I finally, finally, got a good night’s sleep last night. It wasn’t excellent or awesome or amazing, but it was good.
According to my new Garmin Fenix 6, I hadn’t been getting enough deep sleep. My old Garmin watch didn’t distinguish between REM sleep and deep sleep. It just tracked light sleep, deep sleep, and time awake. It also didn’t assign any type of quality score. If I slept seven hours, I counted it a good night of sleep.
The problem was, I had days when I slept seven hours but still felt fatigued. What gives with that?!
As I’m quickly learning on this quest, there are so many factors affecting our energy, I had no reason to suspect that it was the quality of my sleep. How would I judge that anyway? I was asleep!
Imagine my horror (and delight), when my new watch began to tell me how poor the quality of my sleep was. It was simultaneously enlightening and disappointing. But at least I had another piece to the puzzle.
I apparently wasn’t getting enough deep sleep.
Despite what my old watch had been telling me, deep sleep differs from REM sleep in a couple different ways. Deep sleep is when we repair our bodies, restore our energy, and store our memories. REM sleep is when we dream, consolidate important memories, and process our emotions. Both are important, but for different reasons.
With my old watch, I didn’t know which I was getting, and I didn’t know how much I was supposed to be getting. Now I know that I have some nights where I get zero deep sleep (as was the case two nights ago) but I usually get a fair amount of REM sleep. This might have been accounting for my poor memory all along. Deep sleep is responsible for allowing our memories to be set in stone. If I was not getting enough deep sleep, I would not be getting my memories stored properly. According to my DNA test, I should be inclined to have good memory and there were times in my life when I did have a good memory. But, over the last 10 years or so, it has been suffering.
Now that I have the tools and knowledge to differentiate between deep and REM sleep – and I am tracking the symptoms I have when I don’t get enough deep sleep – I can find out what is blocking my deep sleep.
Now, some of you may be wondering whether or not I can trust this Garmin watch to accurately distinguish between deep sleep and REM sleep or accurately predict how much time I spend in each.
That is a fair question and I had the same thought.
So, I found this study where they tested the Garmin technology against field-proven scientific equipment for sleep and checked the accuracy of Garmin. It essentially amounted to about a 70% accuracy for registering deep sleep. It is not perfect, but it is better than nothing. Even if it only points me in the direction of a possible answer, then it has served a useful purpose. And, as you might have read in an earlier article, my doctor has ordered an at-home sleep test for me since he suspects part of my fatigue might be due to poor sleep.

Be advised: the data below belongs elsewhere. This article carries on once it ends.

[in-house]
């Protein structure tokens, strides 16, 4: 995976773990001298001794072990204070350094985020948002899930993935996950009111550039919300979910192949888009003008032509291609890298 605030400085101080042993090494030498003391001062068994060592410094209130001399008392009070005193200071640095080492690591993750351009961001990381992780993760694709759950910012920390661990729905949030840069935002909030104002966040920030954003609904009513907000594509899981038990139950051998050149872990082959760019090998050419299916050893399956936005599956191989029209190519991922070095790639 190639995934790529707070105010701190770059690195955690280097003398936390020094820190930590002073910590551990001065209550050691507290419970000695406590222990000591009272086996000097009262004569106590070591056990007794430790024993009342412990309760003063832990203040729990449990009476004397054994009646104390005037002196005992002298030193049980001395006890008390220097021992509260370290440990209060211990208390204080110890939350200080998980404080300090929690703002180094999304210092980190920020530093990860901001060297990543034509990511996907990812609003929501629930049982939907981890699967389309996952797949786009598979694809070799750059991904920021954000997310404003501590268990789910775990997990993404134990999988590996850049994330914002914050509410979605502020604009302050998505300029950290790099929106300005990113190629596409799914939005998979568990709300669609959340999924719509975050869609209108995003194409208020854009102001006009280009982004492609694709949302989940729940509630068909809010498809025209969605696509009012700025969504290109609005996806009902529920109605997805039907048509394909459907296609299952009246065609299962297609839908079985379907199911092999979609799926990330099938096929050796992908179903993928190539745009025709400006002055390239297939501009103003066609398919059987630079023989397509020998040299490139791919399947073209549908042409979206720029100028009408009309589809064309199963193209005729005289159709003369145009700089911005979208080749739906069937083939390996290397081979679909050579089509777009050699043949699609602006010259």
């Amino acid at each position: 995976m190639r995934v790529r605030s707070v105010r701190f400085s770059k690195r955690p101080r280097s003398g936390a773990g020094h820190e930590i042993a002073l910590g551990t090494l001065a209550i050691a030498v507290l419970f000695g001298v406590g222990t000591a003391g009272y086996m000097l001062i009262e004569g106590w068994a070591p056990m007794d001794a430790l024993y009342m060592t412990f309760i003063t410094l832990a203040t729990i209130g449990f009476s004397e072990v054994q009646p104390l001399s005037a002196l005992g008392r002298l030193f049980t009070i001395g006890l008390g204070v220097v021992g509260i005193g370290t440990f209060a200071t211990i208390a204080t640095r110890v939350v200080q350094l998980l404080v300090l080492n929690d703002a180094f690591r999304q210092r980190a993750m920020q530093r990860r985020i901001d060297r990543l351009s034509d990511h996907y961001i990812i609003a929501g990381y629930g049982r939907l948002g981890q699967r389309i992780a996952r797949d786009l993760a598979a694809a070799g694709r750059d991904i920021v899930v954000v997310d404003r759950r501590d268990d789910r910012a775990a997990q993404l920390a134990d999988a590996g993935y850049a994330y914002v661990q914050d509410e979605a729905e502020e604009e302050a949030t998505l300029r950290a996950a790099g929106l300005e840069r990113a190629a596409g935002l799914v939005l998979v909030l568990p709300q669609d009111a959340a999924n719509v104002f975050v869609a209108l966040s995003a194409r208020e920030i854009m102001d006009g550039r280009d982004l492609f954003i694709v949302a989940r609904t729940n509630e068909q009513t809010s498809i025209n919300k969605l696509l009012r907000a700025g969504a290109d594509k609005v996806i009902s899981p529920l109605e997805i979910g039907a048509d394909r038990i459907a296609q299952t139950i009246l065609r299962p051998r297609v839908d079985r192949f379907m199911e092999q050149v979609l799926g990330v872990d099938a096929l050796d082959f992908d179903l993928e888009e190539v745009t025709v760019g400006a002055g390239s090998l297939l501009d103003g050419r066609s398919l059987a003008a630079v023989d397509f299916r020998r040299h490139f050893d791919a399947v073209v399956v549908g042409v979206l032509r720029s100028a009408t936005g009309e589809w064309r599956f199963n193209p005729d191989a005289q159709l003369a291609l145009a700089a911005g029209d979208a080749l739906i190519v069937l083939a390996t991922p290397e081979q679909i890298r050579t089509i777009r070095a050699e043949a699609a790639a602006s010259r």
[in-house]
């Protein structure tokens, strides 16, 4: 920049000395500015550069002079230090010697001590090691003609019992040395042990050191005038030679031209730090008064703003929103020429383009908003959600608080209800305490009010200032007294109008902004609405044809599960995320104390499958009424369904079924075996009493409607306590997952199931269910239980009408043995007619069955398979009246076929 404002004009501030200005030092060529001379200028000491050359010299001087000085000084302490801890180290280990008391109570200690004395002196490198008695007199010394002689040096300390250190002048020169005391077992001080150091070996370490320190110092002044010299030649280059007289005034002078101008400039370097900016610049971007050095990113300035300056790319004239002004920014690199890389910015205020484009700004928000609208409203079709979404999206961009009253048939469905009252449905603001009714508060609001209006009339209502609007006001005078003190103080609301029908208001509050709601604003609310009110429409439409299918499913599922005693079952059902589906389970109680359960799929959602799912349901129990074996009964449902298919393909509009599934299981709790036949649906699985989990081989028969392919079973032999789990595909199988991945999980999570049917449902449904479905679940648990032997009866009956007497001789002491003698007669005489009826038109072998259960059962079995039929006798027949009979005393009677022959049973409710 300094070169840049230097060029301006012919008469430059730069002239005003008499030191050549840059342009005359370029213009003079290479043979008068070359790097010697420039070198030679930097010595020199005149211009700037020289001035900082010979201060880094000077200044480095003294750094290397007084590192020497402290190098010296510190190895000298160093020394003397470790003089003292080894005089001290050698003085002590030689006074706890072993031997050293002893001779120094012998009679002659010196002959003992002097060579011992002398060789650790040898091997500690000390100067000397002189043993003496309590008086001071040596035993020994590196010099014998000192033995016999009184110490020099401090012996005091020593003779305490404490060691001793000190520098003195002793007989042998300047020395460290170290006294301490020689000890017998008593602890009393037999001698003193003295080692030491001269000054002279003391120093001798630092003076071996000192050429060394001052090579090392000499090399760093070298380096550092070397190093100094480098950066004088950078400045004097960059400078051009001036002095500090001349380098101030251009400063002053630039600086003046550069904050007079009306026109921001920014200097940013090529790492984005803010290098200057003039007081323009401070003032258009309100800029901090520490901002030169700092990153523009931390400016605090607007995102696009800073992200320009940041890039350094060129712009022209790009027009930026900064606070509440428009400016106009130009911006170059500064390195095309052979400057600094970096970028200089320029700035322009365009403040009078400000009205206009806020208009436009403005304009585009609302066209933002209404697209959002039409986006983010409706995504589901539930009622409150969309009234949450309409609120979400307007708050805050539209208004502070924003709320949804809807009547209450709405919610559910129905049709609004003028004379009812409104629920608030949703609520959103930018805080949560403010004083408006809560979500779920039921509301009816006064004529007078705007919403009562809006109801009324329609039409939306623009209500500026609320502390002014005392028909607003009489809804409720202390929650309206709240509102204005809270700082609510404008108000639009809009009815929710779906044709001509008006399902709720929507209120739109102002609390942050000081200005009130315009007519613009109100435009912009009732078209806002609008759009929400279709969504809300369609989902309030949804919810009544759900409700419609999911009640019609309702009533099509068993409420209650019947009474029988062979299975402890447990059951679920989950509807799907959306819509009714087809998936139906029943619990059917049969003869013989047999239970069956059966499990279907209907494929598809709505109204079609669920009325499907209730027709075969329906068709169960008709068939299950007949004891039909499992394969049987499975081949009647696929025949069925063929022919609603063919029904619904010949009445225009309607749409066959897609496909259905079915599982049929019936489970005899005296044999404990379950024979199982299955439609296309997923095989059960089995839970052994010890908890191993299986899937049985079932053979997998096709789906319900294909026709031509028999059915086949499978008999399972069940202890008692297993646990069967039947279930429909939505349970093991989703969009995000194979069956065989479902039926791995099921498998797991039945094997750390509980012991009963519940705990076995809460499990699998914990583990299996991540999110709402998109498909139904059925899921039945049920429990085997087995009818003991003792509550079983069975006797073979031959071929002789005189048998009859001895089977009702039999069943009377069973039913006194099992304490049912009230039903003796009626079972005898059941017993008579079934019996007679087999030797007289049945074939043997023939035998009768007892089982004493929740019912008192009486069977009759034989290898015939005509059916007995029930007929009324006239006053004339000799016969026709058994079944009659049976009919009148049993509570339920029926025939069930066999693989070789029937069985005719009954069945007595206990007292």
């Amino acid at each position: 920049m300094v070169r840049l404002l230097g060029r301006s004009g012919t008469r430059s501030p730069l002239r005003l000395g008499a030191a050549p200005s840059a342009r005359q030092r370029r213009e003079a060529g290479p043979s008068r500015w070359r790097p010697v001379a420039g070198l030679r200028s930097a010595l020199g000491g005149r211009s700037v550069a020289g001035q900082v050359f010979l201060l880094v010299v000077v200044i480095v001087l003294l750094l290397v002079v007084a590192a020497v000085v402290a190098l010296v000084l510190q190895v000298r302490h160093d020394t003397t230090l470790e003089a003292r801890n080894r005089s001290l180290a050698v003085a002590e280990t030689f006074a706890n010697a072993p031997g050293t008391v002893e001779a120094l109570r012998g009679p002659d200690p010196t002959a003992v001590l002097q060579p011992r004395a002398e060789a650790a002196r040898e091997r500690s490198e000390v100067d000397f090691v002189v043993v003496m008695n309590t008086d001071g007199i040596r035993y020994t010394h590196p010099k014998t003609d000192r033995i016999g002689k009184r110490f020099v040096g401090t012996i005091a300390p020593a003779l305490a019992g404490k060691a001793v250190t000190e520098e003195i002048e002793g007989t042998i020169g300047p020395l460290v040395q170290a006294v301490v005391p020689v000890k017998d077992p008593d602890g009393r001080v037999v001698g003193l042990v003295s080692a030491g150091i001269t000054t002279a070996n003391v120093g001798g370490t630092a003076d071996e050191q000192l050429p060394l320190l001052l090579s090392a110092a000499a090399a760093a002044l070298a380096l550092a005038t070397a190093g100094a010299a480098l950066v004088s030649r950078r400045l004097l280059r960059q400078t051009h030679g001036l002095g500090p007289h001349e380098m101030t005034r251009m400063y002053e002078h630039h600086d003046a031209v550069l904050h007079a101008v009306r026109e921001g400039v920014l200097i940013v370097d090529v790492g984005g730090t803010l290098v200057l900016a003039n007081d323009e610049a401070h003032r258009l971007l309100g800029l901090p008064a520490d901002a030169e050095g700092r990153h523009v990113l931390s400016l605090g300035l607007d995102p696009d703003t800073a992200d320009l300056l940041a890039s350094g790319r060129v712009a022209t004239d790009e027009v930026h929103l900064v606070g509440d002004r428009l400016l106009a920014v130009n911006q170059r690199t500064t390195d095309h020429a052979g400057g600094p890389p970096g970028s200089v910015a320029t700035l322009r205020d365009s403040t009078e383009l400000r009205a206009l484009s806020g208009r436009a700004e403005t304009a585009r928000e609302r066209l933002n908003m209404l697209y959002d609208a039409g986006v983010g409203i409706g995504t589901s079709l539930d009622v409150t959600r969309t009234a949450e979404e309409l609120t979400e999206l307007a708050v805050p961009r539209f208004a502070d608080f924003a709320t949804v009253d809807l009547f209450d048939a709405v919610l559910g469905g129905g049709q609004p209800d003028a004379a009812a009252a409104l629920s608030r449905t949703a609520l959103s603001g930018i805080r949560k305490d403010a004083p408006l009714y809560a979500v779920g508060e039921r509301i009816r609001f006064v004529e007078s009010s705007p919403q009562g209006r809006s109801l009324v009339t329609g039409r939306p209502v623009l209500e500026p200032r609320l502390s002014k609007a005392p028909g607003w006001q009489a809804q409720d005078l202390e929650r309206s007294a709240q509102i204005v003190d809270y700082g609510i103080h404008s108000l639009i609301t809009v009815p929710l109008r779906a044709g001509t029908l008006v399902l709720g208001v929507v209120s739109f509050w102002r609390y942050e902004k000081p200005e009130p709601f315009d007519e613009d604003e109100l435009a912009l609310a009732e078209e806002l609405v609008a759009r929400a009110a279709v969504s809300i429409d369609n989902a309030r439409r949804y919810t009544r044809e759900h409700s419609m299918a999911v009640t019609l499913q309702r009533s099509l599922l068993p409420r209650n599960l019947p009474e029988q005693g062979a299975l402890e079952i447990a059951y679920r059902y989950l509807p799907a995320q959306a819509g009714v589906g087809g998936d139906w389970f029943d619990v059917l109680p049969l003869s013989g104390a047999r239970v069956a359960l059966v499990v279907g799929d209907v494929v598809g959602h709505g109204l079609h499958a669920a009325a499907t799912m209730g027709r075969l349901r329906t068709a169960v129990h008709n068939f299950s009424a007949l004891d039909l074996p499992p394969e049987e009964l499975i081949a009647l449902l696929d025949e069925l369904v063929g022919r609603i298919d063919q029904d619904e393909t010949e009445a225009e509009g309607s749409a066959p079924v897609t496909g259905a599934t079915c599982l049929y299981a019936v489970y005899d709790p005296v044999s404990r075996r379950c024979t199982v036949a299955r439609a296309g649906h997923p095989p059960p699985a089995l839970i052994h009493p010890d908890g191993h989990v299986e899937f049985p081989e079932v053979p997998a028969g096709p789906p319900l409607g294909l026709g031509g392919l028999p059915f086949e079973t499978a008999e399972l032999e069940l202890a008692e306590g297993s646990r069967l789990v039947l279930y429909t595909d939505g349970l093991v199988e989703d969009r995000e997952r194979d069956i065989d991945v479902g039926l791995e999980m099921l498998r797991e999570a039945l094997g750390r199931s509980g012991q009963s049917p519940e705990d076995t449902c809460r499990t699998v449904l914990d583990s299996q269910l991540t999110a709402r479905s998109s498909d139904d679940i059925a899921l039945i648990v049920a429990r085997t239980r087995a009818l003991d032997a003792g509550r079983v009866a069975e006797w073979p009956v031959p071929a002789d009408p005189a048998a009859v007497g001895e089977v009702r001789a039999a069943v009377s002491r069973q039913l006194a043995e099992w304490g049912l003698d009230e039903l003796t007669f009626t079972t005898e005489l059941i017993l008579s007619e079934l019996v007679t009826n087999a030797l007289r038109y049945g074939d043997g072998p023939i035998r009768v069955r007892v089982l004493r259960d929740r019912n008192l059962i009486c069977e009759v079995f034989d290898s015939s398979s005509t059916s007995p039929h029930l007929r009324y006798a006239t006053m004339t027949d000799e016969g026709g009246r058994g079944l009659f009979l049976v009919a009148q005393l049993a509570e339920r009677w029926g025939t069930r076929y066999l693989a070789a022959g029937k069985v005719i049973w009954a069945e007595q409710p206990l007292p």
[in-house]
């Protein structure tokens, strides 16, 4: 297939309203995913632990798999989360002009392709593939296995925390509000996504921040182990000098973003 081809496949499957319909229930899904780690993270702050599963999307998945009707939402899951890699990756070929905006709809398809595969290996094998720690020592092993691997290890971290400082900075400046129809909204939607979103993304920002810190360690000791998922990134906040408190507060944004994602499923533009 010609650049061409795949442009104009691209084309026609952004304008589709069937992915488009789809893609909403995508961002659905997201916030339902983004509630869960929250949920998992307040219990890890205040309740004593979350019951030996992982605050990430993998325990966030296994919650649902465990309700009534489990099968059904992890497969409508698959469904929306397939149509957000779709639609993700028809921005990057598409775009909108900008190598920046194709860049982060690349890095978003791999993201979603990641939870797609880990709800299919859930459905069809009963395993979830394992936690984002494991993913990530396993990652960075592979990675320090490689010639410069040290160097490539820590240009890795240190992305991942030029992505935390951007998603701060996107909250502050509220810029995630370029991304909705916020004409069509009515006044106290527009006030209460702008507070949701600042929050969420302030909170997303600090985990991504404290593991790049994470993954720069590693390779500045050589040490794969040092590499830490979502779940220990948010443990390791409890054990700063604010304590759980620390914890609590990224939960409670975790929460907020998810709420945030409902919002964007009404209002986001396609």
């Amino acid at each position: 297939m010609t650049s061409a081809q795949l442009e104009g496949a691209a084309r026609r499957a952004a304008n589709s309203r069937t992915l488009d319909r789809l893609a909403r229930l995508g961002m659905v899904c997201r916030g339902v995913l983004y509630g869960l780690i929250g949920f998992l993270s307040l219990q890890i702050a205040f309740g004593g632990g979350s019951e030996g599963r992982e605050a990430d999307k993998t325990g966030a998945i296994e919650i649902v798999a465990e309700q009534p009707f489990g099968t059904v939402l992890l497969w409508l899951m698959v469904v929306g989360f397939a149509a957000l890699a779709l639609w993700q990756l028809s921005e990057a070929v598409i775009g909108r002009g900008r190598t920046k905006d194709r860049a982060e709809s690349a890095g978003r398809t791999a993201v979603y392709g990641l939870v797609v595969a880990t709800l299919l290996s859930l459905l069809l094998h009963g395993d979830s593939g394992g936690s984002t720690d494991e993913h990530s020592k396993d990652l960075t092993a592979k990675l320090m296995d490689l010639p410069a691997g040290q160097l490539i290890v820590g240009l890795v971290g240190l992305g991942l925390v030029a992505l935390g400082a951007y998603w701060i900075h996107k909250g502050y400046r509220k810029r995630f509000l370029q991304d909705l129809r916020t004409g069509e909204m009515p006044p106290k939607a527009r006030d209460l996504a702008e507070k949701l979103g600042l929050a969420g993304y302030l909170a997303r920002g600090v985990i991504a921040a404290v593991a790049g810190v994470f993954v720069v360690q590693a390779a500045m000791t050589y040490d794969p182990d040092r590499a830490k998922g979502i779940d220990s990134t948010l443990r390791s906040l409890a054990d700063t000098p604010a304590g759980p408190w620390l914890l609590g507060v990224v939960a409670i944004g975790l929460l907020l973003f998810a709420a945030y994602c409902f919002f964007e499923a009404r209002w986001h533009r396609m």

So, what did I do differently last night to earn a good night’s sleep score? Here is the list of everything I have been doing up until now, but which must not have made enough of a difference for my deep sleep:
- Sleep tape
- Breathe right strips
- Cooler bedroom temperatures
- Blackout curtains
- Air filter
- Humidifier with essential oils
- Reducing overall caffeine intake
- No caffeine 8 hours before bedtime
- No liquids after 5 PM
- No alcohol at all
- No screens 1 hour before bedtime
- Low blue light LED light bulbs in the bedroom
- Blue light blocking glasses (if I do watch TV at night)
- Same bedtime every night
- Same wind-down routine (30 minutes of stories for my son)
These efforts have met with varying levels of success, but obviously my overall sleep score was still not good.
I began to grow a little bit frustrated. Yesterday, I finally decided to research ways to improve deep sleep (instead of just overall sleep). Many of the tips and tricks I found were the same as what I had already been doing, but one recurring piece of advice that I hadn’t seen stood out: limit calories and carbs at night, especially simple sugars.
I realized that I had been indulging my sweet tooth lately. The night I had zero minutes of deep sleep was a night when I had especially indulged. I vowed to limit my carbs and calories and to have no sweets last night.
It wasn’t easy. I’m reaching my self-discipline limits with all the things I’ve given up (alcohol, caffeine in the afternoon, extra calories, free time for this project). But I know that if I can get better deep sleep, I’ll have more energy to make these changes.
So I buckled down and only had one bowl of mac & cheese last night with sausages and no dessert. When my sweet tooth struck later in the night, I had a handful of grapes.
When I woke up this morning, I was loathe to check my score. I’ve read situations where people become so obsessed with their sleep score that they begin to sleep poorly due to anxiety over sleeping well. 😝 I don’t want to become that person, so I purposefully put it off. I ran through my regular morning routine: meditation with Headspace, 32 oz of water and then one cup of half-caff coffee while playing on the computer, stretch, run, and make hydrating smoothies for me and my boy.
It wasn’t until I was getting ready for work that I checked my score. 87! I realized then that, although I had felt good this morning, I did set a new sprinting record during my run and I had been dancing as I got ready for work. Dancing is always a sign. I am not a dancer. But when the energy is too strong for me to contain and it boils out into spontaneous dancing, I know I’m doing something right.
Unfortunately, one night does not make a pattern. But for now, that’ll do, Chris. That’ll do.